Obtaining the approximated energy spectrum for an N=2 hydrogen "crystal", by solving the Schrodinger equation which includes electronic momentum operators and electrostatic interactions only, and demanding the antisymmetry of the wave functions, is rather simple compared with the case of a real crystal of N=O(10^{23}) atoms. This is the reason why the exchange Hamiltonian that was derived for the hydrogen molecule is introduced. It can provide a simpler mathematical tool in the case of real crystals, rather then dealing with the original Hamiltonian. The new mathematical tool should be some kind of a compact operator that will lead to a similar energy spectrum that is obtained by the original Hamiltonian.
We assume that a crystal is formed in a similar way to the hydrogen molecule i.e. it consists of individual atoms, each of which contains one electron in the ground state. As we have seen in the case of the hydrogen molecule, the original Hamiltonian is equivalent to the exchange Hamiltonian, (under the appropriate considerations, namely for low-lying energy levels T<<T_{C}). The assumption is that one should obtain the correct physical representation of the energy spectrum of a magnetically ordered crystal near the ground state, if the original Hamiltonian is replaced by the sum of the exchange hamiltonians for all the pairs of atoms:
This operator is called the Heisenberg Hamiltonian (in the old literature it is known as the Heisenberg-Dirac Hamiltonian), where S_{i} and S_{j} are the atomic spins at the ith and jth lattice sites, r_{ij} is the radius vector joining the ith and jth sites, and J(r_{ij}) is called the exchange integral (or coupling constant) for the ith and jth atoms. The sum is multiplyed by 1/2 in order to avoid double summation, but some write it without the 1/2 factor; it's alright as long as one remembers that the summation is over i and j so that i<j.
One may note that this Hamiltonian was derived from the exchange Hamiltonian for the hydrogen molecule i.e. for S_{i}=1/2 only. But since it predicts correctly the ground state of any ferromagnet model and provides a good description of the energy spectrum near the ground state, the Heisenberg Hamiltonian is considered as leading to physically reasonable results at sufficiently low temperatures also in the case of any arbitrary S. By sufficiently low temperature we mean at T much smaller than the critical temperature (which above it the magnrtic order vanishes).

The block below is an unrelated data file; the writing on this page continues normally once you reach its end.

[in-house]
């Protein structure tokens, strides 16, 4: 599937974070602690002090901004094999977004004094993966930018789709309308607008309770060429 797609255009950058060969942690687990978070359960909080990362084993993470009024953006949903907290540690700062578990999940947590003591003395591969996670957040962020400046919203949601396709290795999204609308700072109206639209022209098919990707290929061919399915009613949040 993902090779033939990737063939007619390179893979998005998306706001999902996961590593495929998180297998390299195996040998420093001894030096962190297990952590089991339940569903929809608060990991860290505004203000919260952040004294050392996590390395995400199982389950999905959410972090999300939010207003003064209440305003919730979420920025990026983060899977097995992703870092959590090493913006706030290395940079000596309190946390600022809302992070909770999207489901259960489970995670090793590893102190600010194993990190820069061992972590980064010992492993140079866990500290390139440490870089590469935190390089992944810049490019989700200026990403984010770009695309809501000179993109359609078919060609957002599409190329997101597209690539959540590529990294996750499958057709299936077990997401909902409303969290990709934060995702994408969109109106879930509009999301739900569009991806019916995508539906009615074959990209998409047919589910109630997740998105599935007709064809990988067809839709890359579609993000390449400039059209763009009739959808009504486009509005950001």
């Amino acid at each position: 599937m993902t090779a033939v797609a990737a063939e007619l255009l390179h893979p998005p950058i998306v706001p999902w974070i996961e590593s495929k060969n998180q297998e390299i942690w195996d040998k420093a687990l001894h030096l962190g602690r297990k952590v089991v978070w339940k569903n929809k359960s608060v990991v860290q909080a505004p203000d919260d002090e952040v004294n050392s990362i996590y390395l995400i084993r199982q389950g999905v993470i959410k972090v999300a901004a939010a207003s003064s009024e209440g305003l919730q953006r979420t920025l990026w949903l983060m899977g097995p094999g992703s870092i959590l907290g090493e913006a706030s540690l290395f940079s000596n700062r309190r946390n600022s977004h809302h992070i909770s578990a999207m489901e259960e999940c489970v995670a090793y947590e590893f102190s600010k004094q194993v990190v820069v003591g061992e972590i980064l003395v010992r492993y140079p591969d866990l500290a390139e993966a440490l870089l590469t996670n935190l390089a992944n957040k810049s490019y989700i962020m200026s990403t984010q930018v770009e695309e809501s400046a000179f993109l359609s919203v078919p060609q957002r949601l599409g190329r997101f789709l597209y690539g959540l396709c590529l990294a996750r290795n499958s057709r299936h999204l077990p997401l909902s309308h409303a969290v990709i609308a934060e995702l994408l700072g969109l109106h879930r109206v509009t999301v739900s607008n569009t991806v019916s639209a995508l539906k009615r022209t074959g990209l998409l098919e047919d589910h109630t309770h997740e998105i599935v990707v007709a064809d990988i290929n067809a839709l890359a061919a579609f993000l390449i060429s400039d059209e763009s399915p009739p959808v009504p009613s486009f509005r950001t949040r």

We note that J(r_{ij}) falls off exponentially with increasing distance between the ith and jth atoms, since it depends on the degree of overlap of the atomic wave functions. Thus it is of appreciable size only for ith and jth atoms that are nearest neighbours. Then the Heisenberg Hamiltonian is simply reduced to summation over nearest neighbours and J(r_{ij}) ≈ ξe^{2}/a , where a is the lattice constant and ξ is a numerical parameter so that ξ = O(0.1). ξ is determined by the degree of overlap of the neighbouring atoms' wave functions.
In general, the exchange integral- J - has different magnitudes in different directions, as a consequence of variation of overlap between assymetric atomic wave functions in different orientations. Hence the atomic moments may be coupled more strongly in some directions than the others.
Since the Heisenberg Hamiltonian is the sum of spin scalar products, if J(r_{ij})>0 for every i and j then, under energy considerations, all the atomic spins will favore parallel alignment. If however J(r_{ij})<0 for every i and j then, all the atomic spins will favore antiparallel alignment. Hence for ferromagnets J(r_{ij})>0 and for antiferromagnets J(r_{ij})<0 .
One may note that in the case of ferromagnets the above Heisenberg Hamiltonian predicts the parallel alignment of atomic spins, but dosen't specify a preferential direction of alignment. Thus in such case the Heisenberg Hamiltonian is called the isotropic Heisenberg Hamiltonian. However, in real crystals the isotropy is broken by other magnetic effects that were neglected in the original Hamiltonian, like the dipolar interactions and spin-orbit coupling. Also an external magnetic field can be applied so that the isotropy is broken by introducing a certain direction (the direction of the field). Then the anisotropic Heisenberg Hamiltonian is written as:
where B is the external field.
[The interaction energy of a magnetic moment m with a magnetic field B is U=-m·B . If the magnetic moment is due to spin effect, then m=-gμ_{B}S.]
Usually B is chosen so that it defines the z-axis direction. Then the Heisenberg Hamiltonian may be written as:
The magnetic effects that were neglected at the original Hamiltonian can be taken into account by suitable definition of B.